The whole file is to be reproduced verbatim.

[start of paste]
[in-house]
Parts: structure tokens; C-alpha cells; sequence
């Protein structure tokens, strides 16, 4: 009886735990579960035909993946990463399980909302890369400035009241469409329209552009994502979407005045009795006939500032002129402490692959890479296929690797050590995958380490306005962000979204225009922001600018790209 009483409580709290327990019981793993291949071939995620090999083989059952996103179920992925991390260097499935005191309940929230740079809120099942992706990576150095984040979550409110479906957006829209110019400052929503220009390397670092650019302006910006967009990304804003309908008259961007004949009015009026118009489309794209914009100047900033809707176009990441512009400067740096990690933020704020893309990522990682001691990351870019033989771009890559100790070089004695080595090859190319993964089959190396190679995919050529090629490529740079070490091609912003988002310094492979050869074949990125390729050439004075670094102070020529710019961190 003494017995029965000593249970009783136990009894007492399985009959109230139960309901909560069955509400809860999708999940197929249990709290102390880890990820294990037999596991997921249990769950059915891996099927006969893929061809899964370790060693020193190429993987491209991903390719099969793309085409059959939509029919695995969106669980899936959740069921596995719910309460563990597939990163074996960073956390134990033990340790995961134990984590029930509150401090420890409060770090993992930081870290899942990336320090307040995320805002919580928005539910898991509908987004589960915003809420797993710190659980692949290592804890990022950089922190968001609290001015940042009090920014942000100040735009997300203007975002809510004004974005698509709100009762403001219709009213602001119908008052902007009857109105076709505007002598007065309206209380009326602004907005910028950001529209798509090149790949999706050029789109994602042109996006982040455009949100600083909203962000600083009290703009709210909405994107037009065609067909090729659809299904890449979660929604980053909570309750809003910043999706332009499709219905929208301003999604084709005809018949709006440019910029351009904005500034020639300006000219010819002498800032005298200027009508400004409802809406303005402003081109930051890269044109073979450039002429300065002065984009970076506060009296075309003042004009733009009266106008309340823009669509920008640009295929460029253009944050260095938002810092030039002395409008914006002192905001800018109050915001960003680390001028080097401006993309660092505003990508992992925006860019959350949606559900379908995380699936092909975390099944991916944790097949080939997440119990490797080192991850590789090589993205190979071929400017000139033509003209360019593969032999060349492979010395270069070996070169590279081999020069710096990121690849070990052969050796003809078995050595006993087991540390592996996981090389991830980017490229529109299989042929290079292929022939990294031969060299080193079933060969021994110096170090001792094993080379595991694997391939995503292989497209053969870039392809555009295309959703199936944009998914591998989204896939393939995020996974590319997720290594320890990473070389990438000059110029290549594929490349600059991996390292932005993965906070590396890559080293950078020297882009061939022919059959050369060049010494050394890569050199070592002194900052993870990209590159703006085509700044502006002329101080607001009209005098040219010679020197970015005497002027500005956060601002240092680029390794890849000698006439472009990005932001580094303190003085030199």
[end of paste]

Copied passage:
[in-house]
Parts: structure tokens; C-alpha cells; sequence
């Protein structure tokens, strides 16, 4: 009886735990579960035909993946990463399980909302890369400035009241469409329209552009994502979407005045009795006939500032002129402490692959890479296929690797050590995958380490306005962000979204225009922001600018790209 009483409580709290327990019981793993291949071939995620090999083989059952996103179920992925991390260097499935005191309940929230740079809120099942992706990576150095984040979550409110479906957006829209110019400052929503220009390397670092650019302006910006967009990304804003309908008259961007004949009015009026118009489309794209914009100047900033809707176009990441512009400067740096990690933020704020893309990522990682001691990351870019033989771009890559100790070089004695080595090859190319993964089959190396190679995919050529090629490529740079070490091609912003988002310094492979050869074949990125390729050439004075670094102070020529710019961190 003494017995029965000593249970009783136990009894007492399985009959109230139960309901909560069955509400809860999708999940197929249990709290102390880890990820294990037999596991997921249990769950059915891996099927006969893929061809899964370790060693020193190429993987491209991903390719099969793309085409059959939509029919695995969106669980899936959740069921596995719910309460563990597939990163074996960073956390134990033990340790995961134990984590029930509150401090420890409060770090993992930081870290899942990336320090307040995320805002919580928005539910898991509908987004589960915003809420797993710190659980692949290592804890990022950089922190968001609290001015940042009090920014942000100040735009997300203007975002809510004004974005698509709100009762403001219709009213602001119908008052902007009857109105076709505007002598007065309206209380009326602004907005910028950001529209798509090149790949999706050029789109994602042109996006982040455009949100600083909203962000600083009290703009709210909405994107037009065609067909090729659809299904890449979660929604980053909570309750809003910043999706332009499709219905929208301003999604084709005809018949709006440019910029351009904005500034020639300006000219010819002498800032005298200027009508400004409802809406303005402003081109930051890269044109073979450039002429300065002065984009970076506060009296075309003042004009733009009266106008309340823009669509920008640009295929460029253009944050260095938002810092030039002395409008914006002192905001800018109050915001960003680390001028080097401006993309660092505003990508992992925006860019959350949606559900379908995380699936092909975390099944991916944790097949080939997440119990490797080192991850590789090589993205190979071929400017000139033509003209360019593969032999060349492979010395270069070996070169590279081999020069710096990121690849070990052969050796003809078995050595006993087991540390592996996981090389991830980017490229529109299989042929290079292929022939990294031969060299080193079933060969021994110096170090001792094993080379595991694997391939995503292989497209053969870039392809555009295309959703199936944009998914591998989204896939393939995020996974590319997720290594320890990473070389990438000059110029290549594929490349600059991996390292932005993965906070590396890559080293950078020297882009061939022919059959050369060049010494050394890569050199070592002194900052993870990209590159703006085509700044502006002329101080607001009209005098040219010679020197970015005497002027500005956060601002240092680029390794890849000698006439472009990005932001580094303190003085030199």